anthem

[ an-thuh m ]
/ ˈæn θəm /

noun

a song, as of praise, devotion, or patriotism: the national anthem of Spain; our college anthem.
a piece of sacred vocal music, usually with words taken from the Scriptures.
a hymn sung alternately by different sections of a choir or congregation.

verb (used with object)

to celebrate with or in an anthem.

Origin of anthem

before 1000; Middle English antem, Old English antemn(e), antefne < Late Latin antefana, antiphōna (feminine singular) < Greek antíphōna (see antiphon); spelling with h probably by association with hymn, with pronunciation then changed to reflect spelling
Dictionary.com Unabridged Based on the Random House Unabridged Dictionary, © Random House, Inc. 2019

Examples from the Web for anthem

British Dictionary definitions for anthem

anthem

/ (ˈænθəm) /

noun

a song of loyalty or devotion, as to a nation or collegea national anthem
a musical composition for a choir, usually set to words from the Bible, sung as part of a church service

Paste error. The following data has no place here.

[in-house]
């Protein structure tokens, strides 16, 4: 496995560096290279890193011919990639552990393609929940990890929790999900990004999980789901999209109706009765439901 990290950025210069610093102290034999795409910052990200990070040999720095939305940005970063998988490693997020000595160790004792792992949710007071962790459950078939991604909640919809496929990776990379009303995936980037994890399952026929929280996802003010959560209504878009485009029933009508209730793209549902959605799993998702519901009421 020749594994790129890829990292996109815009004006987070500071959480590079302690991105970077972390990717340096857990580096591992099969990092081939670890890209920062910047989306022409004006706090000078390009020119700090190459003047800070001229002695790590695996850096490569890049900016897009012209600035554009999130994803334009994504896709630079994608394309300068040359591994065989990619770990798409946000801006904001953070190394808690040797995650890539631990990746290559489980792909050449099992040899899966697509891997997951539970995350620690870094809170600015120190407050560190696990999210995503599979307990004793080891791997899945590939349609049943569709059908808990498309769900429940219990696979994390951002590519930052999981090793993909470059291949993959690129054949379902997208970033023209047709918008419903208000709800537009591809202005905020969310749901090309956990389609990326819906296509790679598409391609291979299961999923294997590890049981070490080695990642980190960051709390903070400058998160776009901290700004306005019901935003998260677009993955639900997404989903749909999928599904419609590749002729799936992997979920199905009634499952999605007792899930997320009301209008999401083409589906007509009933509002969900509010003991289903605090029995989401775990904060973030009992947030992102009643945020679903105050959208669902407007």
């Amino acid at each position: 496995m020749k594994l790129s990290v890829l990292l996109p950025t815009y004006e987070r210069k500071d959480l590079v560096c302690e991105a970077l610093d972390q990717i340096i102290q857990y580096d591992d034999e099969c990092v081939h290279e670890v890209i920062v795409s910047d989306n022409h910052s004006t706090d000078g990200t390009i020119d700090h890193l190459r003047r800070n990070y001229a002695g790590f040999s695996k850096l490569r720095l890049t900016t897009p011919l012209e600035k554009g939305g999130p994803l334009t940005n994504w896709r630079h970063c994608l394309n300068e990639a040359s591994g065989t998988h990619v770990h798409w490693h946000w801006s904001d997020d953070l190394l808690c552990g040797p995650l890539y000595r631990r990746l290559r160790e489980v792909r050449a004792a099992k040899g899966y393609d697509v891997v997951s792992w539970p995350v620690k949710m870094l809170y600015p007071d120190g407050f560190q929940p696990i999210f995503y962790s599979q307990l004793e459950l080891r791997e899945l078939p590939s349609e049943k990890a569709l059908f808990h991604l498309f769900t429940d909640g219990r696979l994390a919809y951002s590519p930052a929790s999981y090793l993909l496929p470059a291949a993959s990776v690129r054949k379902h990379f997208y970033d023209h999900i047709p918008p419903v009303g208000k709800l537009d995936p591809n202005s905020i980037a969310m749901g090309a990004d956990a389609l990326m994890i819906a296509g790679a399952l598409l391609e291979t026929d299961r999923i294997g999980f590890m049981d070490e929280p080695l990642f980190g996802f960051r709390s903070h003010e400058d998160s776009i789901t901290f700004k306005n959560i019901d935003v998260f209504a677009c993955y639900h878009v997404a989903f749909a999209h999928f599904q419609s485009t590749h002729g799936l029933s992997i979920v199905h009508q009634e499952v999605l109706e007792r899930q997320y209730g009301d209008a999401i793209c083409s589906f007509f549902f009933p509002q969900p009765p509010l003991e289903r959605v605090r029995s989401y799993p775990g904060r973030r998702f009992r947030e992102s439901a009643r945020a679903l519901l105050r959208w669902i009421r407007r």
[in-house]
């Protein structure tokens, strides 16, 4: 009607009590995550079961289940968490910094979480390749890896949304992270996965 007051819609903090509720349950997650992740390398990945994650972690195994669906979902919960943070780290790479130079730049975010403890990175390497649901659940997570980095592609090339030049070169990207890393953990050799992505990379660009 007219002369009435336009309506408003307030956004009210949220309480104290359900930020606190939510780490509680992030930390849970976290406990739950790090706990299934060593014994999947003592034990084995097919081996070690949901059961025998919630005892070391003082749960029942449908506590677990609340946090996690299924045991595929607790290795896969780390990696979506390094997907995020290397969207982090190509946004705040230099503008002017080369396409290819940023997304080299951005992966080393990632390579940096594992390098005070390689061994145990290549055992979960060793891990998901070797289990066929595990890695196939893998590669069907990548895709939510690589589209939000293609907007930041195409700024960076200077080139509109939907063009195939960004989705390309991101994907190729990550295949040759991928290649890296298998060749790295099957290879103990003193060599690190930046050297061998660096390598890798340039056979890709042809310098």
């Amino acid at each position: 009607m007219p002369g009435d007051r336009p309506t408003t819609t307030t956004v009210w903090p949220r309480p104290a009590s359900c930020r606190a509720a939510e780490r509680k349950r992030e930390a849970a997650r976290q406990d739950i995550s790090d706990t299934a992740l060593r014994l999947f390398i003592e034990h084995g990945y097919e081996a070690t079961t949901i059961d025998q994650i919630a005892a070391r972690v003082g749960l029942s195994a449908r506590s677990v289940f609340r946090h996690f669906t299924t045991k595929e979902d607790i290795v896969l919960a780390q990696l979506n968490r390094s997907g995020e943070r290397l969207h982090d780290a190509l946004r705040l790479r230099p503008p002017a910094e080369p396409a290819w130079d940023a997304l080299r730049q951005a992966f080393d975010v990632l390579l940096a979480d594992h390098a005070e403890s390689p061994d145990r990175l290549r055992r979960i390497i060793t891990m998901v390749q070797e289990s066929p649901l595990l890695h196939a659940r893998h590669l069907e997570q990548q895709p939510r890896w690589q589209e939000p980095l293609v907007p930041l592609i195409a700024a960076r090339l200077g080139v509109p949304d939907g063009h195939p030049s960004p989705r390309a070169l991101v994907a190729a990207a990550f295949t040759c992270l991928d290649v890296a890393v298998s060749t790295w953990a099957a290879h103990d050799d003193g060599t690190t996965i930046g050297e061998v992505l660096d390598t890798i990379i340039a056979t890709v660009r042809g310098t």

a religious chant sung antiphonally
a popular rock or pop song
Derived Formsanthemic (ænˈθɛmɪk), adjective

Word Origin for anthem

Old English antemne, from Late Latin antiphōna antiphon
Collins English Dictionary - Complete & Unabridged 2012 Digital Edition © William Collins Sons & Co. Ltd. 1979, 1986 © HarperCollins Publishers 1998, 2000, 2003, 2005, 2006, 2007, 2009, 2012

Word Origin and History for anthem

anthem


n.

Old English ontemn, antefn, "a composition (in prose or verse) sung antiphonally," from Late Latin antefana, from Greek antiphona "verse response" (see antiphon). Sense evolved to "a composition set to sacred music" (late 14c.), then "song of praise or gladness" (1590s). Used in reference to the English national song (technically, as OED points out, a hymn) and extended to those of other nations. Modern spelling is from late 16c., perhaps an attempt to make the word look more Greek.

Online Etymology Dictionary, © 2010 Douglas Harper